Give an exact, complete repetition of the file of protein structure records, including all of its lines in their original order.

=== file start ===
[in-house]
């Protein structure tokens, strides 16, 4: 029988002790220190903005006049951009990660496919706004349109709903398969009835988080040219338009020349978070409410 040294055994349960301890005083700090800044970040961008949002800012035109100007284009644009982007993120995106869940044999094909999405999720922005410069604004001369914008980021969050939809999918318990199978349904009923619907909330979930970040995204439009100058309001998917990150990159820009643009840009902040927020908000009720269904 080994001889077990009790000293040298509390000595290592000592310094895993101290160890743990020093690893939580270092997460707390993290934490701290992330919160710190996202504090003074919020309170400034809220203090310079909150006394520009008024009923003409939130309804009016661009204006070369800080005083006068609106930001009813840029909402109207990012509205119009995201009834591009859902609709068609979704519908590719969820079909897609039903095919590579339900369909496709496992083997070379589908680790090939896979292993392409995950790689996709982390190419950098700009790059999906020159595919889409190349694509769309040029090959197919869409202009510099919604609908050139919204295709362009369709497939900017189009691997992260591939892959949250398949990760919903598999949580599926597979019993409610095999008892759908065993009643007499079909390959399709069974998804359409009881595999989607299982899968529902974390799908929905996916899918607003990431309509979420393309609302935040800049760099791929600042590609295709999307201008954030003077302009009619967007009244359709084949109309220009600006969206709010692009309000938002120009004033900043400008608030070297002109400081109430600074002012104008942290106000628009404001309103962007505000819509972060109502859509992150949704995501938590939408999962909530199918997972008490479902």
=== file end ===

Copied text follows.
[in-house]
């Protein structure tokens, strides 16, 4: 029988002790220190903005006049951009990660496919706004349109709903398969009835988080040219338009020349978070409410 040294055994349960301890005083700090800044970040961008949002800012035109100007284009644009982007993120995106869940044999094909999405999720922005410069604004001369914008980021969050939809999918318990199978349904009923619907909330979930970040995204439009100058309001998917990150990159820009643009840009902040927020908000009720269904 080994001889077990009790000293040298509390000595290592000592310094895993101290160890743990020093690893939580270092997460707390993290934490701290992330919160710190996202504090003074919020309170400034809220203090310079909150006394520009008024009923003409939130309804009016661009204006070369800080005083006068609106930001009813840029909402109207990012509205119009995201009834591009859902609709068609979704519908590719969820079909897609039903095919590579339900369909496709496992083997070379589908680790090939896979292993392409995950790689996709982390190419950098700009790059999906020159595919889409190349694509769309040029090959197919869409202009510099919604609908050139919204295709362009369709497939900017189009691997992260591939892959949250398949990760919903598999949580599926597979019993409610095999008892759908065993009643007499079909390959399709069974998804359409009881595999989607299982899968529902974390799908929905996916899918607003990431309509979420393309609302935040800049760099791929600042590609295709999307201008954030003077302009009619967007009244359709084949109309220009600006969206709010692009309000938002120009004033900043400008608030070297002109400081109430600074002012104008942290106000628009404001309103962007505000819509972060109502859509992150949704995501938590939408999962909530199918997972008490479902």